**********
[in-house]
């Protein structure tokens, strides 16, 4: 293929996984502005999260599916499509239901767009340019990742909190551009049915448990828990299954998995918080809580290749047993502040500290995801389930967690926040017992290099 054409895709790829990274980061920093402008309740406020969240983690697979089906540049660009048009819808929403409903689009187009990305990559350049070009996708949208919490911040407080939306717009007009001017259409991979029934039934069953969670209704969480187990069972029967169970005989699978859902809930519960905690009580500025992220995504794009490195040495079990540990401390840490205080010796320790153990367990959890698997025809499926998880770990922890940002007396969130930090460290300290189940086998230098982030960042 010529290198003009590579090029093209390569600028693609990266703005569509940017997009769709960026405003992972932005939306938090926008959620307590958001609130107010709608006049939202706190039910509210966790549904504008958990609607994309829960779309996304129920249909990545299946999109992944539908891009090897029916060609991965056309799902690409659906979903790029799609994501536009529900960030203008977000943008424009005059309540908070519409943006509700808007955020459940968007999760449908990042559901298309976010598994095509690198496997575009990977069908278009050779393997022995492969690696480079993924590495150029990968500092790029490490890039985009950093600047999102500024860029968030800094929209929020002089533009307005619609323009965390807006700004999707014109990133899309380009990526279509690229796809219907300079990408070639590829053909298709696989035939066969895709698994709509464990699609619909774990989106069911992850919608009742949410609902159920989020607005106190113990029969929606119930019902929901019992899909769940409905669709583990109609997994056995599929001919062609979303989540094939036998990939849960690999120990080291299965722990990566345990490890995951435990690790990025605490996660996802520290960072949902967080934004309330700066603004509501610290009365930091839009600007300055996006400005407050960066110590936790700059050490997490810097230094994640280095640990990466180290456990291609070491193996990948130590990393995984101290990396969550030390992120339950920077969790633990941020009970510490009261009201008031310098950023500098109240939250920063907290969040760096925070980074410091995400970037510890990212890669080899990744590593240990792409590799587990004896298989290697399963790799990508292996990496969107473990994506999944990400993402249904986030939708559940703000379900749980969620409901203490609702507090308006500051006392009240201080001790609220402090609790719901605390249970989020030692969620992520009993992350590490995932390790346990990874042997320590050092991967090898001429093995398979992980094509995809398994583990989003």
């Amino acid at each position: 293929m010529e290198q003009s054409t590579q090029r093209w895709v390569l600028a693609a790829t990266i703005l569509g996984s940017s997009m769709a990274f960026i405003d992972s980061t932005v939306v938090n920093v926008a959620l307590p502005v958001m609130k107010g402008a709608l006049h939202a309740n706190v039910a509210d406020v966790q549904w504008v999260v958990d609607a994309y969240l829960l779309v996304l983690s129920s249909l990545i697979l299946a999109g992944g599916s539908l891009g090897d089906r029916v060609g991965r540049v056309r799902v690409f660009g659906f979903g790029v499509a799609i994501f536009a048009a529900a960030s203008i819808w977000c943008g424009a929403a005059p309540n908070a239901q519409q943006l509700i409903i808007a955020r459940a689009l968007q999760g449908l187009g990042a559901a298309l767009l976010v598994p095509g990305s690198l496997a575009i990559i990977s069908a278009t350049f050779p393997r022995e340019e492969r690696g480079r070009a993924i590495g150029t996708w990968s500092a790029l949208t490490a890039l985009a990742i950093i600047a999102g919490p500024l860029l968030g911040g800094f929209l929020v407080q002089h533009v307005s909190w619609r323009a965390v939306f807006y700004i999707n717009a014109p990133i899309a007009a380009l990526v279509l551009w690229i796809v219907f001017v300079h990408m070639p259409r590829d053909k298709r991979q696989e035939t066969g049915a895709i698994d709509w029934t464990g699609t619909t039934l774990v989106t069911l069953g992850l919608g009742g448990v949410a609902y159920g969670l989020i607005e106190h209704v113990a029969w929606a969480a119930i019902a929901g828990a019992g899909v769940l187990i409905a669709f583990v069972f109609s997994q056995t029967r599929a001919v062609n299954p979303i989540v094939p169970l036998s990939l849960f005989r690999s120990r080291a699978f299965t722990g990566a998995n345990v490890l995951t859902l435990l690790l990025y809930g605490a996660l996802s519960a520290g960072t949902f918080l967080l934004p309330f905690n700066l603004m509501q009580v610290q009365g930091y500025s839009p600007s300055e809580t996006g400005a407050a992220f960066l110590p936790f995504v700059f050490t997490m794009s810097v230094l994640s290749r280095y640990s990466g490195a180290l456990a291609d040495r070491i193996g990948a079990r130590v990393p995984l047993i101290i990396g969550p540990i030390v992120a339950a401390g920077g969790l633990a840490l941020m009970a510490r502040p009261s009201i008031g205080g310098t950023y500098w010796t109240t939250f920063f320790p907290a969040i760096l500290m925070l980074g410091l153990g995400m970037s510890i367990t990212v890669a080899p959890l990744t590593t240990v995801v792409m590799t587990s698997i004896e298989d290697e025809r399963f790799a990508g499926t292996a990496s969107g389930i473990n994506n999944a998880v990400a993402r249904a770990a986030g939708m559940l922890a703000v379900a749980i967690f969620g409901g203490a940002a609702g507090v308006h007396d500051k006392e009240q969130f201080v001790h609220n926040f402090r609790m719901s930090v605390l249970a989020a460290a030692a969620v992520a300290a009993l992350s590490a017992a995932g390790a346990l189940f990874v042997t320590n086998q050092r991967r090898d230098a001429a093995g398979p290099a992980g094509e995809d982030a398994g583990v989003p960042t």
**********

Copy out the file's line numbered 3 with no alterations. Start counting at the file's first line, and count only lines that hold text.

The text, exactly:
């Amino acid at each position: 293929m010529e290198q003009s054409t590579q090029r093209w895709v390569l600028a693609a790829t990266i703005l569509g996984s940017s997009m769709a990274f960026i405003d992972s980061t932005v939306v938090n920093v926008a959620l307590p502005v958001m609130k107010g402008a709608l006049h939202a309740n706190v039910a509210d406020v966790q549904w504008v999260v958990d609607a994309y969240l829960l779309v996304l983690s129920s249909l990545i697979l299946a999109g992944g599916s539908l891009g090897d089906r029916v060609g991965r540049v056309r799902v690409f660009g659906f979903g790029v499509a799609i994501f536009a048009a529900a960030s203008i819808w977000c943008g424009a929403a005059p309540n908070a239901q519409q943006l509700i409903i808007a955020r459940a689009l968007q999760g449908l187009g990042a559901a298309l767009l976010v598994p095509g990305s690198l496997a575009i990559i990977s069908a278009t350049f050779p393997r022995e340019e492969r690696g480079r070009a993924i590495g150029t996708w990968s500092a790029l949208t490490a890039l985009a990742i950093i600047a999102g919490p500024l860029l968030g911040g800094f929209l929020v407080q002089h533009v307005s909190w619609r323009a965390v939306f807006y700004i999707n717009a014109p990133i899309a007009a380009l990526v279509l551009w690229i796809v219907f001017v300079h990408m070639p259409r590829d053909k298709r991979q696989e035939t066969g049915a895709i698994d709509w029934t464990g699609t619909t039934l774990v989106t069911l069953g992850l919608g009742g448990v949410a609902y159920g969670l989020i607005e106190h209704v113990a029969w929606a969480a119930i019902a929901g828990a019992g899909v769940l187990i409905a669709f583990v069972f109609s997994q056995t029967r599929a001919v062609n299954p979303i989540v094939p169970l036998s990939l849960f005989r690999s120990r080291a699978f299965t722990g990566a998995n345990v490890l995951t859902l435990l690790l990025y809930g605490a996660l996802s519960a520290g960072t949902f918080l967080l934004p309330f905690n700066l603004m509501q009580v610290q009365g930091y500025s839009p600007s300055e809580t996006g400005a407050a992220f960066l110590p936790f995504v700059f050490t997490m794009s810097v230094l994640s290749r280095y640990s990466g490195a180290l456990a291609d040495r070491i193996g990948a079990r130590v990393p995984l047993i101290i990396g969550p540990i030390v992120a339950a401390g920077g969790l633990a840490l941020m009970a510490r502040p009261s009201i008031g205080g310098t950023y500098w010796t109240t939250f920063f320790p907290a969040i760096l500290m925070l980074g410091l153990g995400m970037s510890i367990t990212v890669a080899p959890l990744t590593t240990v995801v792409m590799t587990s698997i004896e298989d290697e025809r399963f790799a990508g499926t292996a990496s969107g389930i473990n994506n999944a998880v990400a993402r249904a770990a986030g939708m559940l922890a703000v379900a749980i967690f969620g409901g203490a940002a609702g507090v308006h007396d500051k006392e009240q969130f201080v001790h609220n926040f402090r609790m719901s930090v605390l249970a989020a460290a030692a969620v992520a300290a009993l992350s590490a017992a995932g390790a346990l189940f990874v042997t320590n086998q050092r991967r090898d230098a001429a093995g398979p290099a992980g094509e995809d982030a398994g583990v989003p960042t």